Today I am sunshot and sandsweep, elemental, alchemical. I woke up to myself before the alarm could even ring; I cooked my coffee, took my medicine, sat down at the keyboard, responded to an e-mail, responded to another e-mail, and then wrote and wrote. My goal, every day, is six hundred words. Anthony Trollope's motto was "Nulla dies sine lineâ": no day without a line. "I have been constant," he writes at the end of his autobiography, "and constancy in labour will conquer all difficulties." Six hundred. That's all I need, but I need it five days a week.
"Let me tell you a story," I say. "Now let me tell you another story." Because suddenly, yesterday, I realized that that supplication is part of what I do, as well. We don't tell each other enough stories. We forget to think about why we should. So, let me. Let me tell these stories. It's a request, a demand, a plea, an invitation. It's a come-on to myself, at least until those other readers arrive--the ones I'm hoping will get pulled in, seduced, won over by this work.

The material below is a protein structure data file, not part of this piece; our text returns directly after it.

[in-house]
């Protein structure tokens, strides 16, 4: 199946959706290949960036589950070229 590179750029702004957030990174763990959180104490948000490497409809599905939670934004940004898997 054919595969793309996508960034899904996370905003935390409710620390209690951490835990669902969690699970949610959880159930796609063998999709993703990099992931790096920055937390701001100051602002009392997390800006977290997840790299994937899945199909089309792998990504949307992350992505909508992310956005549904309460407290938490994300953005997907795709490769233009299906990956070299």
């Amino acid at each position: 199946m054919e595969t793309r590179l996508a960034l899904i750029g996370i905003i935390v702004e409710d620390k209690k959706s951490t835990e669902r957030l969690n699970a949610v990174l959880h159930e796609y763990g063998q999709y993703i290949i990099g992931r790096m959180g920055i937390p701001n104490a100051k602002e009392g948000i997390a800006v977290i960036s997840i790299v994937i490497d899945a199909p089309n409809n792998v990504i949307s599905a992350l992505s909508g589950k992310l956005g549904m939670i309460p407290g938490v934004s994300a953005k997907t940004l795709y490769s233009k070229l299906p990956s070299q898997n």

Today's total: 1092, and a starting place for tomorrow.
Today, also: the day I discovered everything else that's happening at Cambridge: the Geoffrey Hartman symposium I'm attending on Friday (whose registration deadline was today); the seminar series in which I will speak (which starts tomorrow); the lectures and talks I want to attend; the evensongs and organ recitals I can make it to at King's. In the space of an hour, I'd booked myself all up with afternoon excitements. Mornings are mine, indoors. Afternoons are for learning and meeting. Evenings are for eating. Nights are for resting. It's not so complicated.